You might be tempted to blame my violent threat on the book, but it would be a faulty assumption. I've always been like this.
I did not watch the movie. I'm kind of not a fan of Japanese films because the actors tend to be overwrought. They seem to scream and contort over the smallest things. It's probably just me, though. I'm sure there are great Japanese films. I'm just not the right person to appreciate them, I guess.
(The only Japanese movie I like is the live action Rurouni Kenshin movie, which is absolutely brilliant. Oh wait, I also like Ran.)
I was interested in the book, though.
The premise is very interesting, obviously. You have a class of fifteen-year-olds, all slightly damaged in some way, and they have one mission: kill each other.
I'm not going to belabor things by going into a detailed synopsis. Most people will already understand. It's an island, you have kids, they are armed. It's kill or be killed.
Hence the comparison to The Hunger Games.
Now I do have to say I read the trilogy. I'm not what you would call a fan, but I think the books are okay. They're not ground-breaking or anything, but they didn't try to break my brain like Twilight did.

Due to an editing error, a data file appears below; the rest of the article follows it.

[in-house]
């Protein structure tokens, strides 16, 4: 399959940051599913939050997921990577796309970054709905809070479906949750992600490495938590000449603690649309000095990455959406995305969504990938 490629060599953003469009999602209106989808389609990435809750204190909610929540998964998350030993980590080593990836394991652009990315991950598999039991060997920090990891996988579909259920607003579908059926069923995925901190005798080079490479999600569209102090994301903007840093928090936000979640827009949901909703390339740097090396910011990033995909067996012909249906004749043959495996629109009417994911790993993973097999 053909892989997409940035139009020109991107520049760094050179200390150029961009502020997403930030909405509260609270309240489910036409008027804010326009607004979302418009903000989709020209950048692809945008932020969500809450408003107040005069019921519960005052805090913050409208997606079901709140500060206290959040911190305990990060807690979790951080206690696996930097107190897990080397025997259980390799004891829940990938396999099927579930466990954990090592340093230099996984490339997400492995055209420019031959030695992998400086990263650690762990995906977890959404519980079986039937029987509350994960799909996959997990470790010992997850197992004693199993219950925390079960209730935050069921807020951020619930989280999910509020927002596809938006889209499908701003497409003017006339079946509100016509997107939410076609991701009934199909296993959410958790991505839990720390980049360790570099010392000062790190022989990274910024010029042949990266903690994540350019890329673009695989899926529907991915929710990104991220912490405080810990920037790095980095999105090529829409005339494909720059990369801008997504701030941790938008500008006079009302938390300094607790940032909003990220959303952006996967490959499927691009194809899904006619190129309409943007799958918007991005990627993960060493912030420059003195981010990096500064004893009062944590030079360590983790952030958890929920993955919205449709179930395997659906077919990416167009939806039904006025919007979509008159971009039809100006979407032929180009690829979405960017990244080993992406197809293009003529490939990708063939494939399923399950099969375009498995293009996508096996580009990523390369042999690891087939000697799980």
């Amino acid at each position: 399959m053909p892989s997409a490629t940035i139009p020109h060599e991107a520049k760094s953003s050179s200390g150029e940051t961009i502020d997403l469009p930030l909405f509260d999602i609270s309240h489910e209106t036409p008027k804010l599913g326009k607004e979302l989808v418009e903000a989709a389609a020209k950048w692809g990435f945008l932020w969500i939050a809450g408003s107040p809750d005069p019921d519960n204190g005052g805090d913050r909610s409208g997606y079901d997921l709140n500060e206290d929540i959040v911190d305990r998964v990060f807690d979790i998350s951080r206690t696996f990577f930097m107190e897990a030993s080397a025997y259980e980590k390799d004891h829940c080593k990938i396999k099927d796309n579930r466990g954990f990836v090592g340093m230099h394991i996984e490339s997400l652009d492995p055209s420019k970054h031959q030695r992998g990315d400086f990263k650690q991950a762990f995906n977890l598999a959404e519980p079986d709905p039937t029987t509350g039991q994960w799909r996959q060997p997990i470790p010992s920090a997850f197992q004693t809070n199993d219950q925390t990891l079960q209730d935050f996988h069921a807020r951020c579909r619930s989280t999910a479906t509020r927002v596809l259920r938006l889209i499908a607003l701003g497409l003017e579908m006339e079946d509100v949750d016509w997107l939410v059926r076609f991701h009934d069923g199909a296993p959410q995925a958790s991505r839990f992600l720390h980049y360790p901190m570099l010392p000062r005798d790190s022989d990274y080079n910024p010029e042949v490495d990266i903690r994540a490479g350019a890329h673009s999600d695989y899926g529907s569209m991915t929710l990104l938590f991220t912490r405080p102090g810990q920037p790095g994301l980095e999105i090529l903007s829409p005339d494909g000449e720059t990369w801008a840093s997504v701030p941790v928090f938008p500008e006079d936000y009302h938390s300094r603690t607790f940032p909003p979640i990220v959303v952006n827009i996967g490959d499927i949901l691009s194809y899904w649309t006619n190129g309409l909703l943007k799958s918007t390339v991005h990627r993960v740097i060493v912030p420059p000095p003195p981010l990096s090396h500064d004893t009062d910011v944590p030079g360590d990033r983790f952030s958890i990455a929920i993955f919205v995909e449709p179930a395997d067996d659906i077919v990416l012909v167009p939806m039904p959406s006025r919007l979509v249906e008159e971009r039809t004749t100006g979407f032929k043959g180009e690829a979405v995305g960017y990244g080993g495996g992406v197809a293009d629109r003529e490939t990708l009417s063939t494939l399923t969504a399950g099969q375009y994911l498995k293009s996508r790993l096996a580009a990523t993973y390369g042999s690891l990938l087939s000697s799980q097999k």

In fact, I think the books got better as they progressed.
There are certain scenes that were really done beautifully, and I do think the books are worth reading. My main beef with the trilogy is Katniss, because her narration tends to be so detached that even when she tells the reader how remorseful she is about killing people, it sounds hollow.
It's the writing style that threw me off, really.
When you get to Katniss' internal monologues, you get a very detailed explanation of what she feels. It is completely irritating. You know how they say writers should show rather than tell? That. She keeps telling us how she feels that in time it feels like she's just saying so and we don't get the vibe that she's actually feeling these emotions she's telling us about.
That's where Battle Royale trumps the Hunger Games trilogy.
It has a lot more characters, but not one of them seems expendable. They're not just cannon fodder. Some die earlier than the others, true, but each one manages to leave some sort of mark on the reader. You remember them, even if it's just some small detail.
Nothing is glorified.
It's brutal. It's dirty. It's very effective.
It's got a lot of twists and turns, but it all boils down to human nature at its worst – and at its finest.
Most people think the book is all about the violence. It's not. It's about the reality of human nature, of fear, and of dignity.
Plus, any book that quotes Cui Jian is an absolute winner for me.
So I don't understand how some people can claim that the Hunger Games trilogy is better because it's less violent. They say Battle Royale is too gory.
A violent fight to the death involving an entire class of teenagers isn't exactly going to be rainbows and cotton candy, you know.
But what really matters is that when everything is said and done, the characters in Hunger Games are just that – characters.
With Battle Royale you take a minute to say a silent prayer for every single one of them.